Combining Atlantic and imperial perspectives, Caribbean New Orleans: Empire, Race, and the Making of a Slave Society
(University of North Carolina Press and the Omohundro Institute, 2019), offers a lively portrait of the city and a probing investigation of the French colonists who established racial slavery there as well as the African slaves who were forced to toil for them. Casting early New Orleans as a Caribbean outpost of the French Empire rather than as a North American frontier town, Cécile Vidal
, Professor of History at the École des Hautes Études en Sciences Sociales in Paris, reveals the persistent influence of the Antilles, especially Saint-Domingue, which shaped the city’s development through the eighteenth century. In so doing, she urges us to rethink our usual divisions of racial systems into mainland and Caribbean categories. Drawing on New Orleans’s rich court records as a way to capture the words and actions of its inhabitants, Vidal takes us into the city’s streets, market, taverns, church, hospitals, barracks, and households. She explores the challenges that slow economic development, Native American proximity, imperial rivalry, and the urban environment posed to a social order that was predicated on slave labor and racial hierarchy. White domination, Vidal demonstrates, was woven into the fabric of New Orleans from its founding. This comprehensive history of urban slavery locates Louisiana’s capital on a spectrum of slave societies that stretched across the Americas and provides a magisterial overview of racial discourses and practices during the formative years of North America’s most intriguing city.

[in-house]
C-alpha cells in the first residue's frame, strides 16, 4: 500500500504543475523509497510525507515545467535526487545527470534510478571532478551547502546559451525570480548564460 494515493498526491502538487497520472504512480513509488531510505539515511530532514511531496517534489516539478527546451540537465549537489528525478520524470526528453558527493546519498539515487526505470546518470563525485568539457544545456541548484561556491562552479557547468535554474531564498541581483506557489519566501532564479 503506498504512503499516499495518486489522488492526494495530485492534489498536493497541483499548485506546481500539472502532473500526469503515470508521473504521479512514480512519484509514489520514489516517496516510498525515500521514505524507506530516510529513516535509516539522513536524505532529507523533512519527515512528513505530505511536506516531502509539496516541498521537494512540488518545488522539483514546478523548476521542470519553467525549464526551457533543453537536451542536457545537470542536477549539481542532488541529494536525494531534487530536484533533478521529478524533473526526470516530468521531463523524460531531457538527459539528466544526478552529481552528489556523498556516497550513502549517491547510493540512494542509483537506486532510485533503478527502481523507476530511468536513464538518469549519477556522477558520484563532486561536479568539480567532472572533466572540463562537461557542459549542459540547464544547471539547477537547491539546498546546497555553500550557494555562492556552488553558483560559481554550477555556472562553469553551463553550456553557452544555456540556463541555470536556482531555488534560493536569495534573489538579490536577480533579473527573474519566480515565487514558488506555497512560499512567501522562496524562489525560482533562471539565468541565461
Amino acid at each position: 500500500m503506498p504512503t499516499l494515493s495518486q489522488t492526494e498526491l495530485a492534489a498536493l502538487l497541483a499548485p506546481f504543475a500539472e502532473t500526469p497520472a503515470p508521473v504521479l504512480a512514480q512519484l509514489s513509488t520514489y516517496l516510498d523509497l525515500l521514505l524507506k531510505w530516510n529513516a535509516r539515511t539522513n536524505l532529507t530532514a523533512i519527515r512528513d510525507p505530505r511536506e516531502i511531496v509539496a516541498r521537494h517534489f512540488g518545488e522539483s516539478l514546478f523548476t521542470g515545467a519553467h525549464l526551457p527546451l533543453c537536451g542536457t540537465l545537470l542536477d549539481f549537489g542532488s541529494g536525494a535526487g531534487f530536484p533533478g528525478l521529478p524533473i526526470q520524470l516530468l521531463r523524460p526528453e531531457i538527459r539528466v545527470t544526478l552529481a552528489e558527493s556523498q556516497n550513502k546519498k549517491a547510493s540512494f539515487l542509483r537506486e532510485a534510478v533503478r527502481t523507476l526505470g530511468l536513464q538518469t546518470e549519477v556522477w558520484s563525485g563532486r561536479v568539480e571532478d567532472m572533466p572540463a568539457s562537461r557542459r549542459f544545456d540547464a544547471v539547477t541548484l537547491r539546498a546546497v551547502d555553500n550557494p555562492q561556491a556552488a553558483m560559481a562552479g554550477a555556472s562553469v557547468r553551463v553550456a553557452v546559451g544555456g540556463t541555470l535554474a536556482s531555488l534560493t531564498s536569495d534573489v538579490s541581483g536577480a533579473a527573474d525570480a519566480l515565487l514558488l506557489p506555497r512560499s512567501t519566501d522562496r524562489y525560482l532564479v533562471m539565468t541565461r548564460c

Ryan Tripp is part-time and full-time adjunct history faculty for Los Medanos Community College as well as the College of Online and Continuing Education at Southern New Hampshire University.